The son is a senior in high school. He is in his third year of his special education work experience program where they take the kids to a job site to gain job skills. He's worked at Ross and at NASA in the library, and this semester, he's back at NASA in the cafeteria cleaning up after the breakfast shift and prepping for lunch service.The husband and I are in the process of visiting service providers. These agencies help individuals with special needs get jobs, either with a day program or in supported employment Supported employment is where they find Kevin a job and a job coach, work with the employer to get him trained and keep up with his progress. The day programs provide piece-rate jobs where the individuals do low-end and medium low-end assembly tasks. One agency we visited has a contract with a hotel to assemble the in-room service packs with coffee, sugar, and napkins, etc.

I continue to oscillate between crafts (quilting, knitting, a little beading) and reading. Now I'm knitting, working on a sweater, a real one for myself. I got a couple inches done and realized the gauge was way off, ripped it out and now I've started over. I know myself, if it doesn't go smoothly, I'll get disgusted with it and it'll sit on a shelf for the rest of time. Here is a sweater I did finish recently:

It's only 6" long, by the way.

No promises I'll post soon, but I hope too!

Friday, August 30, 2013

Quilt Show!

Wednesday, August 07, 2013

Caption This!

Dan found this picture in a stack of old vacation photos declaring "You're so mean." It's just begging for a caption. Give it your best shot!

Thursday, August 01, 2013

Thursday, May 23, 2013

Wednesday, October 24, 2012

Tuesday, October 16, 2012

Kevin and Cali and Autism

My husband maintains the autistic brain has two pathways. The pathway for babbling and self-stim speech and the pathway for real speech, real expression. Kevin, my autistic son, will be 20 next week, and we have been observing his speech as he's grown. Slowly his real expression has become a larger percentage of his total speech.

I find it interesting to note what triggers real speech from him. In a typical day, his real speech comes from answering questions and he'll only answer questions he wants to. At home, most of these have to do with food, like "What do you want to have for dinner?" He rarely expresses something without a prompt. But it's there and I take joy when I experience it.

The first time I remember impromptu speech was when he was 10 or 12 or so when we picked the kids up from aftercare. Somehow the routine was off that day, maybe our daughter got in on the opposite side of the van, so the door on Kevin's side was still open. As we started to back out of the driveway he exclaimed the door wasn't closed. Dan and I stared at each other in amazement.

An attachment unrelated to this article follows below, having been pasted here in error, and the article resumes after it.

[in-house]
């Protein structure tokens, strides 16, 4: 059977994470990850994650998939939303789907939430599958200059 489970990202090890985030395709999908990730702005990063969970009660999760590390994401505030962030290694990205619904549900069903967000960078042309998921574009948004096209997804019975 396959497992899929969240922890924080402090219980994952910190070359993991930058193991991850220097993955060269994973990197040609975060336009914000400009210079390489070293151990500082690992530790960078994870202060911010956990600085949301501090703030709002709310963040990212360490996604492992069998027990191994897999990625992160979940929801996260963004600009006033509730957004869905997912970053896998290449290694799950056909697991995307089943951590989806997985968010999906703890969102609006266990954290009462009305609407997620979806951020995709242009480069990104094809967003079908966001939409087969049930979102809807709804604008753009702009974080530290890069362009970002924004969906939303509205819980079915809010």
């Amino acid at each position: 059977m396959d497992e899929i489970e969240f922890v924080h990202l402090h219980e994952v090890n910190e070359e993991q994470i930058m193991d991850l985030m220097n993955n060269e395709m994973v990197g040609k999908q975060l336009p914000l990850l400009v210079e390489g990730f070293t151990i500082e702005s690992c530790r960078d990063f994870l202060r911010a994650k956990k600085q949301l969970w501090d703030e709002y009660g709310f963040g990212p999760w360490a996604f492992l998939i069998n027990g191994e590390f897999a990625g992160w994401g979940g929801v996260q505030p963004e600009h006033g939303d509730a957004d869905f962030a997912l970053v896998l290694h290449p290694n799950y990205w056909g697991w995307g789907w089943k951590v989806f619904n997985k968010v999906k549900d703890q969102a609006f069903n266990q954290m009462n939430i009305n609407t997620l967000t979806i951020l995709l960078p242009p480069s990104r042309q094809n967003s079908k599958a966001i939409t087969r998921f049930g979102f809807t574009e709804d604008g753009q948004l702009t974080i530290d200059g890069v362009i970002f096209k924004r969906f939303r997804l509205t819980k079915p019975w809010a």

We have a new member of the Anneshouse household. Cali is a dog we acquired from CG's fiance because her son is very allergic and Cali couldn't live with them when their households were combined. Cali's a wonderful dog, about 9 or 10 year-old chow-lab mix, very settled and calm.

Kevin has been afraid of animals for as long as we can remember so we took on Cali with much trepidation, but hope. In the beginning he couldn't be in house at the same time as her. We used a lot of pet gates to keep the two separated but visible to each other. Dan tended to be more conservative when it came to getting Kevin acclimated to Cali than I was. I wanted to carefully force issues to show Kevin she was nothing to be afraid of. I would hold his hand so she could take a treat from it even though he'd pull back as soon as he could.

Fast-forward six weeks and Kevin now pets Cali and freely gives her treats, no gates are used, and he even reluctantly takes her for occasional walks. The other night I sent Kevin out with Cali on one such walk. He told her to "sit" so he could snap the leash on. They then went ahead while I got my shoes on. When I caught up with them I heard him talking to her with very expressive language. She likes to smell everything, as dogs do, sometimes taking them well off the path. Kevin was very clear about telling her where to go and where she didn't belong. I was thrilled. I am thrilled. I'm glad gently forcing Kevin to do things out of his comfort zone has improved his expressive speech and opened up that pathway more.


Wednesday, October 03, 2012

Another Attempt at Blogging and Quilting

I just was reading Terry Grant's blog about her malaise.

It seems to be going around, I've felt like that for a while: so much fabric so little inspiration. I hadn't sewed on anything fun in months, six or more. Then I worked on a wall hanging a few weeks ago, picture below. It had been a work in progress for two years or more. It is waiting for borders and to be finished and my muse left the building.

Last week I bought one of those grocery store quilting magazines, I don't remember which one, I think it had a blue/yellow/green quilt on the cover. It was an impulse buy. I was pleasantly surprised when inside was a pattern for a super-sized shoo-fly quilt. It spoke to me as a college quilt for my daughter since she's a high school senior this year. I asked her to go through my stash and pick out some fabric she liked. Because the blocks are so big I needed nearly a yard of each one. I needed to cut  12" and 11 5/8" squares. You'd think you could get three of those length-wise from a yard of fabric, but you'd be wrong. It seems the common length of a yard of fabric is really 34". It was very aggravating trying to cut the squares when you're not working with a full yard.

Anyway, over the weekend I got the six blocks done and sewn together into a top. It's ~100x66. Did you know twin batts are 93x72?

Why is it then, when inspiration strikes, the path is never the envisioned one, the smooth and easy one?


Monday, September 10, 2012